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United States Department of Agriculture

Agricultural Research Service

Title: Effects of Different Soil and Crop Management Strategies on Soil Microbial Communities and Soilborne Diseases of Potato

Authors
item LARKIN, ROBERT
item GRIFFIN, TIMOTHY
item OLANYA, MODESTO
item Starr, Gordon
item Honeycutt, Charles

Submitted to: American Phytopathological Society Abstracts
Publication Type: Abstract Only
Publication Acceptance Date: June 20, 2007
Publication Date: July 28, 2007
Citation: Larkin, R.P., Griffin, T.S., Olanya, O.M., Starr, G.C., Honeycutt, C.W. 2007. Effects of Different Soil and Crop Management Strategies on Soil Microbial Communities and Soilborne Diseases of Potato. American Phytopathological Society Abstracts. Vol. 97(7): S61, 2007

Technical Abstract: Four different potato cropping systems, designed to address specific management goals of soil conservation (SC), soil improvement (SI), disease suppression (DS), and a standard rotation control (SR), were evaluated for their effects on soilborne diseases of potato and soil microbial community characteristics (SMCC). SR consisted of barley underseeded with red clover followed by potato (2-yr). SC featured an additional year of forage grass and reduced tillage (3-yr, barley/timothy-timothy), SI added yearly compost amendments, and DS featured diverse crops with known disease-suppressive capability (3-yr, mustard/rapeseed-sudangrass/rye). Each system was also compared to a continuous potato control (PP) and was conducted under irrigated and non-irrigated conditions. At the end of the first full rotation cycle (3 yrs), the SC, SI, and DS rotations significantly reduced stem and stolon canker (21-51%) relative to SR and PP. All rotations reduced black scurf relative to PP, and scurf was lower in SI than all other rotations (28-58% reduction). Irrigation significantly increased common scab, whereas SC and DS rotations reduced scab. SI resulted in higher bacterial populations and microbial activity, but also high levels of common scab. Each rotation resulted in distinctive changes in SMCC as represented by microbial populations, substrate utilization, and FAME profiles.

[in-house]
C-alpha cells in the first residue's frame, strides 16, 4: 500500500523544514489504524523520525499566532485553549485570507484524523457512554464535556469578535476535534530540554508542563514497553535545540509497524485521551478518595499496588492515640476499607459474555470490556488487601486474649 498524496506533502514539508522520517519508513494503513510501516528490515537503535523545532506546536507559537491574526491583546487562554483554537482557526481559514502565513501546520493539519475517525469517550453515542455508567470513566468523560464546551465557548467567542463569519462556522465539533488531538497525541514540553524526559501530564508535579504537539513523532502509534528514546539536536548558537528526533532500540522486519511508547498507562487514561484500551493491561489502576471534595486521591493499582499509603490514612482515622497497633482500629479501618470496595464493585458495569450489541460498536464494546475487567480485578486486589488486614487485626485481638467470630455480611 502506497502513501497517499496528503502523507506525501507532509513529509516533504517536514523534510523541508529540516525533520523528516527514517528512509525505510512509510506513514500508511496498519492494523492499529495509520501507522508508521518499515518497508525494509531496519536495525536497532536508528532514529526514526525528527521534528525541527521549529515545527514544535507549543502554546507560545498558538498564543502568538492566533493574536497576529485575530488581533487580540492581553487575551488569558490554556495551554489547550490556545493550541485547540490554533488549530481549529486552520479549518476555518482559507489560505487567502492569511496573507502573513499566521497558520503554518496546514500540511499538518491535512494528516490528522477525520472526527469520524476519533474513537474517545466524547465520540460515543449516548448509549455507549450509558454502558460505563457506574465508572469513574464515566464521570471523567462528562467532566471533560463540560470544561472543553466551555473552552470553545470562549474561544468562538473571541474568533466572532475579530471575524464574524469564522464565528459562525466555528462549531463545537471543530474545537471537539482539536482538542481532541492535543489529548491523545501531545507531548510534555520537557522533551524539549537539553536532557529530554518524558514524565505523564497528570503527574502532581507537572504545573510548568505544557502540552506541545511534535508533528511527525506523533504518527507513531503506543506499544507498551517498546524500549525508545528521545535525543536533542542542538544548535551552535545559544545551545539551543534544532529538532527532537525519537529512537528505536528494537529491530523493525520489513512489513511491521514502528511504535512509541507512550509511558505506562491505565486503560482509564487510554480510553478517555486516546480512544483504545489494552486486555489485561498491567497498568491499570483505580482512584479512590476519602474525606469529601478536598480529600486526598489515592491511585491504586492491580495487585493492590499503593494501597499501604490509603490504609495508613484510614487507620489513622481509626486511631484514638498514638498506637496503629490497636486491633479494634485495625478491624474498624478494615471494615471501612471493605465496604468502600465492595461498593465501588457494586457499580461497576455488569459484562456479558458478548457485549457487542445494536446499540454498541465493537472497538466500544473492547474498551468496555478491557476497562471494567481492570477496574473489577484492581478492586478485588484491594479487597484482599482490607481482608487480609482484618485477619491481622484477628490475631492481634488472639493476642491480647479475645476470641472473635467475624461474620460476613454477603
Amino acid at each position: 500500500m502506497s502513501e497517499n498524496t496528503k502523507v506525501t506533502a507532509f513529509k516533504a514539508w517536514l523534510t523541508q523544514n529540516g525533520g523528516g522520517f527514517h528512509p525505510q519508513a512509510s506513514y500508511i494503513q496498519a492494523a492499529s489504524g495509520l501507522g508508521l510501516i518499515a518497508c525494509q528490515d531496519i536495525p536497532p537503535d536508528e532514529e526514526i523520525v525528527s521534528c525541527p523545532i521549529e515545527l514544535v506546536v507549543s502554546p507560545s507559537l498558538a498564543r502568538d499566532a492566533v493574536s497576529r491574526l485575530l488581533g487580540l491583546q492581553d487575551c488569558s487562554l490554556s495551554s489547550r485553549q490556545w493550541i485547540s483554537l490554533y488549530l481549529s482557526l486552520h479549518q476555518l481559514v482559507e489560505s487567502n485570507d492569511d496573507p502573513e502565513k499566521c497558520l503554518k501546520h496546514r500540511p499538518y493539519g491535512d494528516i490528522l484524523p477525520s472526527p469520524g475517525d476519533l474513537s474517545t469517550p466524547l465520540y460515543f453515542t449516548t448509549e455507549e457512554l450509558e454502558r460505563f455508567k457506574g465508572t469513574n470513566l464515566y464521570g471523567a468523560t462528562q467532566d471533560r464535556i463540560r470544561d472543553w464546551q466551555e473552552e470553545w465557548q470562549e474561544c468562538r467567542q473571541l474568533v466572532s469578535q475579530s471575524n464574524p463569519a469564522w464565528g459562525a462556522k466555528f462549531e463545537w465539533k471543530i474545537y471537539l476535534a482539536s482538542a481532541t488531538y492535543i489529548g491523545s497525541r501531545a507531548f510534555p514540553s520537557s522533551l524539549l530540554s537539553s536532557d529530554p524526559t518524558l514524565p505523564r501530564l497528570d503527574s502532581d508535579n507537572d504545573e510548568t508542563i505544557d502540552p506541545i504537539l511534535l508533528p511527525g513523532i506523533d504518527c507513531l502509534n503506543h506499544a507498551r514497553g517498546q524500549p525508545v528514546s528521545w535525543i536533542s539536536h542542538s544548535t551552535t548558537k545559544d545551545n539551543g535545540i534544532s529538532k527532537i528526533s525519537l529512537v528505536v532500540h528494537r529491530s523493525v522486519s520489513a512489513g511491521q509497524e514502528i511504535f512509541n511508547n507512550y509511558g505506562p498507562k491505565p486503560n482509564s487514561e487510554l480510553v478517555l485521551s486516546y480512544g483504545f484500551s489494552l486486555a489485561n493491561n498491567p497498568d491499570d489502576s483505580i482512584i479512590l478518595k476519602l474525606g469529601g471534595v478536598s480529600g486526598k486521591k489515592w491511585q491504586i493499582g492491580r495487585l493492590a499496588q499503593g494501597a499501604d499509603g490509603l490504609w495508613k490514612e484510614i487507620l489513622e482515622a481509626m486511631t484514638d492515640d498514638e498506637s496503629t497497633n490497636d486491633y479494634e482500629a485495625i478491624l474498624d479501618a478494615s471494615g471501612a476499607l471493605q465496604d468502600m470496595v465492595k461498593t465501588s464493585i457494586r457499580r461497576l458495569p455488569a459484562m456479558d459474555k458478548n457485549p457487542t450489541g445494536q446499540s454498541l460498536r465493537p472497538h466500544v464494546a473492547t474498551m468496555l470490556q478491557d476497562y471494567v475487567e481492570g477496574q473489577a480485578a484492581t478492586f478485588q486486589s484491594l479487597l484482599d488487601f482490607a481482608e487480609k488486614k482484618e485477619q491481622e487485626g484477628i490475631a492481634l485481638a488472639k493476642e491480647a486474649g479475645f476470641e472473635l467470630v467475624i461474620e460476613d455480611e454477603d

Last Modified: 9/10/2014
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